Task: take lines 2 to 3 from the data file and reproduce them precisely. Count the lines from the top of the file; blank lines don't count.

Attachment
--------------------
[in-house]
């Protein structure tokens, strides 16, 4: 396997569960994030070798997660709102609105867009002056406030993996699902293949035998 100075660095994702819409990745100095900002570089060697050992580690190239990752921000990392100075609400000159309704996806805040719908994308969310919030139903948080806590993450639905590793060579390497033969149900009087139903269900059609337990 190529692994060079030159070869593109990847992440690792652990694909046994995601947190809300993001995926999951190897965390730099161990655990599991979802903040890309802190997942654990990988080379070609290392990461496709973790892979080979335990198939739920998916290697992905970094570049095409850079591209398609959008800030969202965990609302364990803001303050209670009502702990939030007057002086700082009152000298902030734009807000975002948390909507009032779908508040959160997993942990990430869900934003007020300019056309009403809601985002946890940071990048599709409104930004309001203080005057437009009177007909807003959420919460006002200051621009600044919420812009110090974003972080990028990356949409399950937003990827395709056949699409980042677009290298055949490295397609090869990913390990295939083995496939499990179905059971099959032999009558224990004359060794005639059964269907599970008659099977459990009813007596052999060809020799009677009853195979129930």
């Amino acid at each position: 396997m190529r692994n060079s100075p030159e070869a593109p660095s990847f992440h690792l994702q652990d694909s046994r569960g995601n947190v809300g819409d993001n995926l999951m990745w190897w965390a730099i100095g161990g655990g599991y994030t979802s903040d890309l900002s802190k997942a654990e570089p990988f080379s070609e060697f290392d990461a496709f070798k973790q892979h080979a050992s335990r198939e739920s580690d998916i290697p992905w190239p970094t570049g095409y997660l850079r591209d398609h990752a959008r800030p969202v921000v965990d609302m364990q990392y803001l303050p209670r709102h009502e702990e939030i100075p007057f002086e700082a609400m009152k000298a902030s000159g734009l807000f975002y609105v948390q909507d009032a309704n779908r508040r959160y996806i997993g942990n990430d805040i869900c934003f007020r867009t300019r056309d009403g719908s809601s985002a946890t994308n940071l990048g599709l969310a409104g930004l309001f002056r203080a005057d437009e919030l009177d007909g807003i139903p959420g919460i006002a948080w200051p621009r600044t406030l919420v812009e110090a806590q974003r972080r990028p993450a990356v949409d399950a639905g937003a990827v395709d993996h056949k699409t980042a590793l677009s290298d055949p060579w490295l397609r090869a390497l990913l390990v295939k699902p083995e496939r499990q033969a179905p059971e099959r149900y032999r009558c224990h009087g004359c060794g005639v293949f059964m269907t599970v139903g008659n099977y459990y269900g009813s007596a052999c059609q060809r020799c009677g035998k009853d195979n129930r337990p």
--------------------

């Protein structure tokens, strides 16, 4: 396997569960994030070798997660709102609105867009002056406030993996699902293949035998 100075660095994702819409990745100095900002570089060697050992580690190239990752921000990392100075609400000159309704996806805040719908994308969310919030139903948080806590993450639905590793060579390497033969149900009087139903269900059609337990 190529692994060079030159070869593109990847992440690792652990694909046994995601947190809300993001995926999951190897965390730099161990655990599991979802903040890309802190997942654990990988080379070609290392990461496709973790892979080979335990198939739920998916290697992905970094570049095409850079591209398609959008800030969202965990609302364990803001303050209670009502702990939030007057002086700082009152000298902030734009807000975002948390909507009032779908508040959160997993942990990430869900934003007020300019056309009403809601985002946890940071990048599709409104930004309001203080005057437009009177007909807003959420919460006002200051621009600044919420812009110090974003972080990028990356949409399950937003990827395709056949699409980042677009290298055949490295397609090869990913390990295939083995496939499990179905059971099959032999009558224990004359060794005639059964269907599970008659099977459990009813007596052999060809020799009677009853195979129930």
């Amino acid at each position: 396997m190529r692994n060079s100075p030159e070869a593109p660095s990847f992440h690792l994702q652990d694909s046994r569960g995601n947190v809300g819409d993001n995926l999951m990745w190897w965390a730099i100095g161990g655990g599991y994030t979802s903040d890309l900002s802190k997942a654990e570089p990988f080379s070609e060697f290392d990461a496709f070798k973790q892979h080979a050992s335990r198939e739920s580690d998916i290697p992905w190239p970094t570049g095409y997660l850079r591209d398609h990752a959008r800030p969202v921000v965990d609302m364990q990392y803001l303050p209670r709102h009502e702990e939030i100075p007057f002086e700082a609400m009152k000298a902030s000159g734009l807000f975002y609105v948390q909507d009032a309704n779908r508040r959160y996806i997993g942990n990430d805040i869900c934003f007020r867009t300019r056309d009403g719908s809601s985002a946890t994308n940071l990048g599709l969310a409104g930004l309001f002056r203080a005057d437009e919030l009177d007909g807003i139903p959420g919460i006002a948080w200051p621009r600044t406030l919420v812009e110090a806590q974003r972080r990028p993450a990356v949409d399950a639905g937003a990827v395709d993996h056949k699409t980042a590793l677009s290298d055949p060579w490295l397609r090869a390497l990913l390990v295939k699902p083995e496939r499990q033969a179905p059971e099959r149900y032999r009558c224990h009087g004359c060794g005639v293949f059964m269907t599970v139903g008659n099977y459990y269900g009813s007596a052999c059609q060809r020799c009677g035998k009853d195979n129930r337990p």